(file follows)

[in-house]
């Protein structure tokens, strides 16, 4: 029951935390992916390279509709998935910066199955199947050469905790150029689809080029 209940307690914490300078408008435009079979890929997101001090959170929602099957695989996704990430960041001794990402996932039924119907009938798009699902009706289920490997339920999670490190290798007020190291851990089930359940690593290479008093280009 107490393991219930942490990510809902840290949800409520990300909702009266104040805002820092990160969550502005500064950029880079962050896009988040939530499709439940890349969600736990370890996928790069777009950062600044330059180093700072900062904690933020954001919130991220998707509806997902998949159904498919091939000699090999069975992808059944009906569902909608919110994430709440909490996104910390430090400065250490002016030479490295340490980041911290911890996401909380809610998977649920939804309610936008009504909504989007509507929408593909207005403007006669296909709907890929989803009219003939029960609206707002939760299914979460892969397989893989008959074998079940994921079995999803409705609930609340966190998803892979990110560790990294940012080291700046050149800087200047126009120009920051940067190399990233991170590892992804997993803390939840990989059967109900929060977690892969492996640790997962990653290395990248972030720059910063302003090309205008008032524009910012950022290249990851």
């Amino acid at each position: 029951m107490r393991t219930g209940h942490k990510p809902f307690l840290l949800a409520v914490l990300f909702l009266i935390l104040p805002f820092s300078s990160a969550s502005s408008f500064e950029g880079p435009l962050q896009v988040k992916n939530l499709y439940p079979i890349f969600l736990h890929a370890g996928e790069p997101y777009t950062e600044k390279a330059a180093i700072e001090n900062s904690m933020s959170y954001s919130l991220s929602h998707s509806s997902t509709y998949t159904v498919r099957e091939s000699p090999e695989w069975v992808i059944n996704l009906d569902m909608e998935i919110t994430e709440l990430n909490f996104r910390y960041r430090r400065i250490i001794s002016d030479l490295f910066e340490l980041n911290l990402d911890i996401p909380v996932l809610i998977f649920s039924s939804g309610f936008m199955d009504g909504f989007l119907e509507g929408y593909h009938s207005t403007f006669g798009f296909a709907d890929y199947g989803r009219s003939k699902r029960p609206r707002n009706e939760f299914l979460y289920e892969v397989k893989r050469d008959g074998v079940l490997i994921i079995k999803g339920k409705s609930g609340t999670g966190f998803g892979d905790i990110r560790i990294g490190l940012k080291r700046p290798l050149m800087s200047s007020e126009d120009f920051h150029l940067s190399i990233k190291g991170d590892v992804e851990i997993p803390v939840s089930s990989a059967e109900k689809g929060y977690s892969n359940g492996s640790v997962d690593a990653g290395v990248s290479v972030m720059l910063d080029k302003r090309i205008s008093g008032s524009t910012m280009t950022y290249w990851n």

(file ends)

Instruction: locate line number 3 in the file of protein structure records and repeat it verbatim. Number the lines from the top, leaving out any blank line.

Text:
């Amino acid at each position: 029951m107490r393991t219930g209940h942490k990510p809902f307690l840290l949800a409520v914490l990300f909702l009266i935390l104040p805002f820092s300078s990160a969550s502005s408008f500064e950029g880079p435009l962050q896009v988040k992916n939530l499709y439940p079979i890349f969600l736990h890929a370890g996928e790069p997101y777009t950062e600044k390279a330059a180093i700072e001090n900062s904690m933020s959170y954001s919130l991220s929602h998707s509806s997902t509709y998949t159904v498919r099957e091939s000699p090999e695989w069975v992808i059944n996704l009906d569902m909608e998935i919110t994430e709440l990430n909490f996104r910390y960041r430090r400065i250490i001794s002016d030479l490295f910066e340490l980041n911290l990402d911890i996401p909380v996932l809610i998977f649920s039924s939804g309610f936008m199955d009504g909504f989007l119907e509507g929408y593909h009938s207005t403007f006669g798009f296909a709907d890929y199947g989803r009219s003939k699902r029960p609206r707002n009706e939760f299914l979460y289920e892969v397989k893989r050469d008959g074998v079940l490997i994921i079995k999803g339920k409705s609930g609340t999670g966190f998803g892979d905790i990110r560790i990294g490190l940012k080291r700046p290798l050149m800087s200047s007020e126009d120009f920051h150029l940067s190399i990233k190291g991170d590892v992804e851990i997993p803390v939840s089930s990989a059967e109900k689809g929060y977690s892969n359940g492996s640790v997962d690593a990653g290395v990248s290479v972030m720059l910063d080029k302003r090309i205008s008093g008032s524009t910012m280009t950022y290249w990851n």